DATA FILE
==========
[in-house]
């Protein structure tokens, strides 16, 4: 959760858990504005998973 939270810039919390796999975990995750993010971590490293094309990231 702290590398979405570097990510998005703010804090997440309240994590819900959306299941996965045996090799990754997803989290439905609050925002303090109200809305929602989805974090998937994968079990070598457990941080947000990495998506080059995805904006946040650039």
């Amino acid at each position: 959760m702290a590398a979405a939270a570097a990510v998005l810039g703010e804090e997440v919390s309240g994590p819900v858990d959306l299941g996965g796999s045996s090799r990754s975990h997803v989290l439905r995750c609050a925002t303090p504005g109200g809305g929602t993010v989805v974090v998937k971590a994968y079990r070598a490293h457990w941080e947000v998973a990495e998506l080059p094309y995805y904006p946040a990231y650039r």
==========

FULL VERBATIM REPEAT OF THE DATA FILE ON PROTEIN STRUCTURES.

[in-house]
């Protein structure tokens, strides 16, 4: 959760858990504005998973 939270810039919390796999975990995750993010971590490293094309990231 702290590398979405570097990510998005703010804090997440309240994590819900959306299941996965045996090799990754997803989290439905609050925002303090109200809305929602989805974090998937994968079990070598457990941080947000990495998506080059995805904006946040650039």
């Amino acid at each position: 959760m702290a590398a979405a939270a570097a990510v998005l810039g703010e804090e997440v919390s309240g994590p819900v858990d959306l299941g996965g796999s045996s090799r990754s975990h997803v989290l439905r995750c609050a925002t303090p504005g109200g809305g929602t993010v989805v974090v998937k971590a994968y079990r070598a490293h457990w941080e947000v998973a990495e998506l080059p094309y995805y904006p946040a990231y650039r």